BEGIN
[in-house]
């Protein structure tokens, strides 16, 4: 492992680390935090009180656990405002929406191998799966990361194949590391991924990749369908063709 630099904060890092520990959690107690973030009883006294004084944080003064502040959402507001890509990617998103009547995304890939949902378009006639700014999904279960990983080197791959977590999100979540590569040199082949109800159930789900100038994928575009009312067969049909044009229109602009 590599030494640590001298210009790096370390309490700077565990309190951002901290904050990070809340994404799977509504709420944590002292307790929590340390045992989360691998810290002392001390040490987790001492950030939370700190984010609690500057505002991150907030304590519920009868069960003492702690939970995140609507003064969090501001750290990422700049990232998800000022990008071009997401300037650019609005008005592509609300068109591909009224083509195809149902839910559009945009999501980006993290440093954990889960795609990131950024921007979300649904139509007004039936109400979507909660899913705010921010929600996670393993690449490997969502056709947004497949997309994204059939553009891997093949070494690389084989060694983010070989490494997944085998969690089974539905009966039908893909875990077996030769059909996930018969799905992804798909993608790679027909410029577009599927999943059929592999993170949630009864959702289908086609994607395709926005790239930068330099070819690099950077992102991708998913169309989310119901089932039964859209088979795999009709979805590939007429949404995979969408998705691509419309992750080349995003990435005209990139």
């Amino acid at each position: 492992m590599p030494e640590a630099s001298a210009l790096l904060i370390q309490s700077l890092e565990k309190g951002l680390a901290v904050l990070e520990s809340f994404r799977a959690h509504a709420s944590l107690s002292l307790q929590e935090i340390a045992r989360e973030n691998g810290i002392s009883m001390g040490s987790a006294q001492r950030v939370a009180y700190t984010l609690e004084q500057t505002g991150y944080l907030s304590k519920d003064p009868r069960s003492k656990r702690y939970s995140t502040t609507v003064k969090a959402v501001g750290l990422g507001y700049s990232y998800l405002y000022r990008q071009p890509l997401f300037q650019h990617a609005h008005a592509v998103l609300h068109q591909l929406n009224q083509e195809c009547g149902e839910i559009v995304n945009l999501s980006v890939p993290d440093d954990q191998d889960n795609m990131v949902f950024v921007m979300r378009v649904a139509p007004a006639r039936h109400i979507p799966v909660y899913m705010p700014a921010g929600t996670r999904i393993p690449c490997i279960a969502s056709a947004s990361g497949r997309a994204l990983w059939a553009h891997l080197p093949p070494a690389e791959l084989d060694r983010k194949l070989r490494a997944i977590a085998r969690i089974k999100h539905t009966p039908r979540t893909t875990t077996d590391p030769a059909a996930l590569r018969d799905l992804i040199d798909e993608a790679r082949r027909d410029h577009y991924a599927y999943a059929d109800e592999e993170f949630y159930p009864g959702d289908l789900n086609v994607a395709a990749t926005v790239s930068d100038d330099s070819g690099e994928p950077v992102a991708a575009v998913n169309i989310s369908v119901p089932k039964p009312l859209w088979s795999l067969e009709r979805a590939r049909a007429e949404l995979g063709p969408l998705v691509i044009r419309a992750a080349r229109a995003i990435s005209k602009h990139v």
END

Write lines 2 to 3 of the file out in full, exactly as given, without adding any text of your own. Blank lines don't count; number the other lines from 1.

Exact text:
């Protein structure tokens, strides 16, 4: 492992680390935090009180656990405002929406191998799966990361194949590391991924990749369908063709 630099904060890092520990959690107690973030009883006294004084944080003064502040959402507001890509990617998103009547995304890939949902378009006639700014999904279960990983080197791959977590999100979540590569040199082949109800159930789900100038994928575009009312067969049909044009229109602009 590599030494640590001298210009790096370390309490700077565990309190951002901290904050990070809340994404799977509504709420944590002292307790929590340390045992989360691998810290002392001390040490987790001492950030939370700190984010609690500057505002991150907030304590519920009868069960003492702690939970995140609507003064969090501001750290990422700049990232998800000022990008071009997401300037650019609005008005592509609300068109591909009224083509195809149902839910559009945009999501980006993290440093954990889960795609990131950024921007979300649904139509007004039936109400979507909660899913705010921010929600996670393993690449490997969502056709947004497949997309994204059939553009891997093949070494690389084989060694983010070989490494997944085998969690089974539905009966039908893909875990077996030769059909996930018969799905992804798909993608790679027909410029577009599927999943059929592999993170949630009864959702289908086609994607395709926005790239930068330099070819690099950077992102991708998913169309989310119901089932039964859209088979795999009709979805590939007429949404995979969408998705691509419309992750080349995003990435005209990139």
């Amino acid at each position: 492992m590599p030494e640590a630099s001298a210009l790096l904060i370390q309490s700077l890092e565990k309190g951002l680390a901290v904050l990070e520990s809340f994404r799977a959690h509504a709420s944590l107690s002292l307790q929590e935090i340390a045992r989360e973030n691998g810290i002392s009883m001390g040490s987790a006294q001492r950030v939370a009180y700190t984010l609690e004084q500057t505002g991150y944080l907030s304590k519920d003064p009868r069960s003492k656990r702690y939970s995140t502040t609507v003064k969090a959402v501001g750290l990422g507001y700049s990232y998800l405002y000022r990008q071009p890509l997401f300037q650019h990617a609005h008005a592509v998103l609300h068109q591909l929406n009224q083509e195809c009547g149902e839910i559009v995304n945009l999501s980006v890939p993290d440093d954990q191998d889960n795609m990131v949902f950024v921007m979300r378009v649904a139509p007004a006639r039936h109400i979507p799966v909660y899913m705010p700014a921010g929600t996670r999904i393993p690449c490997i279960a969502s056709a947004s990361g497949r997309a994204l990983w059939a553009h891997l080197p093949p070494a690389e791959l084989d060694r983010k194949l070989r490494a997944i977590a085998r969690i089974k999100h539905t009966p039908r979540t893909t875990t077996d590391p030769a059909a996930l590569r018969d799905l992804i040199d798909e993608a790679r082949r027909d410029h577009y991924a599927y999943a059929d109800e592999e993170f949630y159930p009864g959702d289908l789900n086609v994607a395709a990749t926005v790239s930068d100038d330099s070819g690099e994928p950077v992102a991708a575009v998913n169309i989310s369908v119901p089932k039964p009312l859209w088979s795999l067969e009709r979805a590939r049909a007429e949404l995979g063709p969408l998705v691509i044009r419309a992750a080349r229109a995003i990435s005209k602009h990139v």